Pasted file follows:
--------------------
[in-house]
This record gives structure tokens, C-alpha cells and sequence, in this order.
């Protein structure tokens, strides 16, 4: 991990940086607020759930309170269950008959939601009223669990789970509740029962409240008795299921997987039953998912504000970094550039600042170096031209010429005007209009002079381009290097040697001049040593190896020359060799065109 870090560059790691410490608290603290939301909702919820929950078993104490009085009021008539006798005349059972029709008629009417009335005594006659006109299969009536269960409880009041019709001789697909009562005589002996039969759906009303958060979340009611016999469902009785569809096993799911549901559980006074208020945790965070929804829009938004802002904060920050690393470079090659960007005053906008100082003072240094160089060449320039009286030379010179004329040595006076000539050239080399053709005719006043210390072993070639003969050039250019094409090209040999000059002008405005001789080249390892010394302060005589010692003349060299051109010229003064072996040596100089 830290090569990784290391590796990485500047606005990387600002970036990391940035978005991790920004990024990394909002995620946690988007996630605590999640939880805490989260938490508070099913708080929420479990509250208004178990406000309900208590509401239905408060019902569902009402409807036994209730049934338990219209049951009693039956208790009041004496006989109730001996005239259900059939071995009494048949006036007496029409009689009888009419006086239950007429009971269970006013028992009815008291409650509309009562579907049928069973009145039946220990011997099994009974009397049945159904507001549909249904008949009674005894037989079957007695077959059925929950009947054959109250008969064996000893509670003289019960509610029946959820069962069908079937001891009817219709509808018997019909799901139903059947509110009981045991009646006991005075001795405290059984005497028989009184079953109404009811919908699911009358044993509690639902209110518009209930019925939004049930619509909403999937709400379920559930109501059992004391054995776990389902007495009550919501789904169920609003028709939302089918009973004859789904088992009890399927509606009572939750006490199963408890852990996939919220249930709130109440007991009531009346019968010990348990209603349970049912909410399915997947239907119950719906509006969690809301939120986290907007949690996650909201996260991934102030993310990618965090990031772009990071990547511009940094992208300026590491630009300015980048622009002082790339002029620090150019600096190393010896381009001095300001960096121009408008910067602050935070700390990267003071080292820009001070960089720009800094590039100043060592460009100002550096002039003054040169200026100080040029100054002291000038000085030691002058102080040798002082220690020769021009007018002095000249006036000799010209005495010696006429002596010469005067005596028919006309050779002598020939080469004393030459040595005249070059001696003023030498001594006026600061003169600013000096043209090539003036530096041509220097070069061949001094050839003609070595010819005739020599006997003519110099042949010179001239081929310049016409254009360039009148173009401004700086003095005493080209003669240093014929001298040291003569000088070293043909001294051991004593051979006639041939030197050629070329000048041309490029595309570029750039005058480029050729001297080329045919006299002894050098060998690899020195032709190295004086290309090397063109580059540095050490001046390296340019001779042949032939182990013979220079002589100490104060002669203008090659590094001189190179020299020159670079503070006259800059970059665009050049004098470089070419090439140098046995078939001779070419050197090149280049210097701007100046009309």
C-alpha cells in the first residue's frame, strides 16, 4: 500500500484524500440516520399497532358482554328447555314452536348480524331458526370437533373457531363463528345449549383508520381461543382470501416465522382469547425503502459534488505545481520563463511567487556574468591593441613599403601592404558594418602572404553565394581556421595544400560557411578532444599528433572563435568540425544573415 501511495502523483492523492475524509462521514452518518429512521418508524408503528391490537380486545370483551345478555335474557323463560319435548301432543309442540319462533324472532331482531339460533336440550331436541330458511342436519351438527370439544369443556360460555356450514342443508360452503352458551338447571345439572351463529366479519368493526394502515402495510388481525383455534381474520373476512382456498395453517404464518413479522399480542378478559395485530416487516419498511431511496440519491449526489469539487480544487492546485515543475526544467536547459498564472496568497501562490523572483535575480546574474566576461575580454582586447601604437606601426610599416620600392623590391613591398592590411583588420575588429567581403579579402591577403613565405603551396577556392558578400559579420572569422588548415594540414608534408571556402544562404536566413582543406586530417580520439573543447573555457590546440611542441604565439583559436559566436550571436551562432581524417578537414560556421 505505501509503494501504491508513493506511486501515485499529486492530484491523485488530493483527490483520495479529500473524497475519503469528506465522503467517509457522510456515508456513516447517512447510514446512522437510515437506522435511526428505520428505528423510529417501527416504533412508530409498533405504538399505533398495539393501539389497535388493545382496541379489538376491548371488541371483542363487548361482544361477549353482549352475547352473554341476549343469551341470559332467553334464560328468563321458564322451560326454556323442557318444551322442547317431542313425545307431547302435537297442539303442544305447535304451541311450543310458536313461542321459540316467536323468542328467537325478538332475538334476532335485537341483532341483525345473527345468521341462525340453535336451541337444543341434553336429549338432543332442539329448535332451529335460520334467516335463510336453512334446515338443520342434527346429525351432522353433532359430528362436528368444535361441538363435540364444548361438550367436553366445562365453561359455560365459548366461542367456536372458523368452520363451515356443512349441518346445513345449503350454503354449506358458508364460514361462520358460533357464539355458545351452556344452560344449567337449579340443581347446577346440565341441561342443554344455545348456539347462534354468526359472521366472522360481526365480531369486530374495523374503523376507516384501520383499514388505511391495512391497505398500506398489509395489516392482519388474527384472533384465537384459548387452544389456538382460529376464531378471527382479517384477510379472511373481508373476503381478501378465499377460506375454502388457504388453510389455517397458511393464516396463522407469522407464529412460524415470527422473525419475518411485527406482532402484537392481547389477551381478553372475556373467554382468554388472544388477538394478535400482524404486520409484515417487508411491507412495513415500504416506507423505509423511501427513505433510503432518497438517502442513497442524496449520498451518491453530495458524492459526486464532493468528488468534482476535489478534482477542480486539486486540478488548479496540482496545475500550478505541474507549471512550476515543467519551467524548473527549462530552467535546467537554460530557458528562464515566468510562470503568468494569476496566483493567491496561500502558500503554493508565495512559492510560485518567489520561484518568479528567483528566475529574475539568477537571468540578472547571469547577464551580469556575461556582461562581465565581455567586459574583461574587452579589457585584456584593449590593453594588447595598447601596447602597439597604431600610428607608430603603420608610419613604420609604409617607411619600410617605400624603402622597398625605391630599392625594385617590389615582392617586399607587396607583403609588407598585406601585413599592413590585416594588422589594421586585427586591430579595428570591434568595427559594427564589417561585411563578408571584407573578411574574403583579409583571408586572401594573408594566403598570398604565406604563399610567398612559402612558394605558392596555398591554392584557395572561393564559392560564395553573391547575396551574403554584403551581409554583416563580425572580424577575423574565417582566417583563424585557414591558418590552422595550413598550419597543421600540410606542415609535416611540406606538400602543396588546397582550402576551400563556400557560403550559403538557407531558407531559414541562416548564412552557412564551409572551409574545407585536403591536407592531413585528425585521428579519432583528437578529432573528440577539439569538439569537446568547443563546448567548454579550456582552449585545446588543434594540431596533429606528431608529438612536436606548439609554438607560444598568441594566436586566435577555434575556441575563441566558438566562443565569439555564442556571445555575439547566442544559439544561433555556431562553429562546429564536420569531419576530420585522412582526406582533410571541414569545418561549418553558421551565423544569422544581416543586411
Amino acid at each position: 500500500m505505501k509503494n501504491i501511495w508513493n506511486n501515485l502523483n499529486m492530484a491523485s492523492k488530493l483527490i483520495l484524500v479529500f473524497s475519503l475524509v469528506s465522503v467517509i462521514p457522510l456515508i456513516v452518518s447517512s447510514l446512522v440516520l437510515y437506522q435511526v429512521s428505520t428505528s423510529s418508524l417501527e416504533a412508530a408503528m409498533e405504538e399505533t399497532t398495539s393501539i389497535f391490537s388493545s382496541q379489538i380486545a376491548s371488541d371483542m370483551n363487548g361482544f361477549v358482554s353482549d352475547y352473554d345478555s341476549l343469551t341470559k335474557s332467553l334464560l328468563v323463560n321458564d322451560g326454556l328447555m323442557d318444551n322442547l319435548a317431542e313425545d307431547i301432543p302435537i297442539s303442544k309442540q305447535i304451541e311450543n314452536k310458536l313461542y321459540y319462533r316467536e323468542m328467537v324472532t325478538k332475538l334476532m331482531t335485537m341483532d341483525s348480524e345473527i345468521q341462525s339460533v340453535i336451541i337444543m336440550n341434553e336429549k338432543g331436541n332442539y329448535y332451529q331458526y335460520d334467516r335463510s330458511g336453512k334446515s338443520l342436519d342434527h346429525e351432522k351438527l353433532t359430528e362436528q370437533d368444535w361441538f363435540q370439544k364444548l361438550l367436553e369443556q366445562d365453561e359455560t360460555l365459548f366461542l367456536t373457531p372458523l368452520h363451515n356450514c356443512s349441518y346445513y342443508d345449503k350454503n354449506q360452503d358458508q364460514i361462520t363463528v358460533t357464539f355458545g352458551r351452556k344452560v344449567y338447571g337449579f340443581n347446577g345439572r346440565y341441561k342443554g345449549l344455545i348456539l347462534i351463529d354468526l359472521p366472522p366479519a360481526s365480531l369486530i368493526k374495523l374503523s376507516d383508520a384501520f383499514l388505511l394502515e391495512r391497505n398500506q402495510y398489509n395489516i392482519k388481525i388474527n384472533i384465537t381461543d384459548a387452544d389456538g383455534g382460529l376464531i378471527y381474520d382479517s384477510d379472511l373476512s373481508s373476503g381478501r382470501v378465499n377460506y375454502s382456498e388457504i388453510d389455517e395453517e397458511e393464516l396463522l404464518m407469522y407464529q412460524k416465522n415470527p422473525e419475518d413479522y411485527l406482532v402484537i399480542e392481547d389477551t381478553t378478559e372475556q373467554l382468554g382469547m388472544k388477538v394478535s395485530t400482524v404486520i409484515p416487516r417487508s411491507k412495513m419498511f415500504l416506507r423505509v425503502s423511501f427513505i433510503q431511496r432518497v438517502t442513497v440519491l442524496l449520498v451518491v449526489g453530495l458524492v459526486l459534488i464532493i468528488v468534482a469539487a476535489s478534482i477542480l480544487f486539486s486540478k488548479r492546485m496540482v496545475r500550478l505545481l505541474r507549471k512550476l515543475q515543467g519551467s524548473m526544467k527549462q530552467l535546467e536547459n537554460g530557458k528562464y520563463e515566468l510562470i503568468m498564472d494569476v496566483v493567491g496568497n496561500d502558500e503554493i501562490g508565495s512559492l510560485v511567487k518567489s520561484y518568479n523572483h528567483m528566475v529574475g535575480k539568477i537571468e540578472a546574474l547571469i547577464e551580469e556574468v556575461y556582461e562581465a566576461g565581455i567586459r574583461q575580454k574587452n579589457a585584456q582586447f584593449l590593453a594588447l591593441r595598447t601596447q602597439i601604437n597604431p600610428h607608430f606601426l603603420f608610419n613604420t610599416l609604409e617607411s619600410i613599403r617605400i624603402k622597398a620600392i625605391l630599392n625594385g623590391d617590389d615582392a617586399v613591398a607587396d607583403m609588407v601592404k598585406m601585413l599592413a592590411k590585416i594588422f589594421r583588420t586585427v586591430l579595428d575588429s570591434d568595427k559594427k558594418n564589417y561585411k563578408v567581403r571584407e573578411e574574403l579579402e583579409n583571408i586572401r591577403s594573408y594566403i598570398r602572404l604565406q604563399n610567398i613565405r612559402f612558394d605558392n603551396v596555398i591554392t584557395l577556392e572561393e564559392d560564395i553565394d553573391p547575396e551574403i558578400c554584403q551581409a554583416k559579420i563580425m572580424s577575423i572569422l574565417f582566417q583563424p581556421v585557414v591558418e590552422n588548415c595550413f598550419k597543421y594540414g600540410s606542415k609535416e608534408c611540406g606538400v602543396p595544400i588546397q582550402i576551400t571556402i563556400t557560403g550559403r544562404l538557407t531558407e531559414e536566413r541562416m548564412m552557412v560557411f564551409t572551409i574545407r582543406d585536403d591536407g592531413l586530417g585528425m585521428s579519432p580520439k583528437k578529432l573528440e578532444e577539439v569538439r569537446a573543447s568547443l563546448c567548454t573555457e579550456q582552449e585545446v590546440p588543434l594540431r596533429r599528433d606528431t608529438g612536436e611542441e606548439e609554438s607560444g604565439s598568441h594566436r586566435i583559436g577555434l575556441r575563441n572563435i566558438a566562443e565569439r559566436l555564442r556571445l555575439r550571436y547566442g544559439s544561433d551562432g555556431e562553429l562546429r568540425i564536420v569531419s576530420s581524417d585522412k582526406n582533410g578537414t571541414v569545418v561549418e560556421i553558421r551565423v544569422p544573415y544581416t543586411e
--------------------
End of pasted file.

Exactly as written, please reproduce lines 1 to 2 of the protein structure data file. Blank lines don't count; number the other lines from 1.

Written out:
[in-house]
This record gives structure tokens, C-alpha cells and sequence, in this order.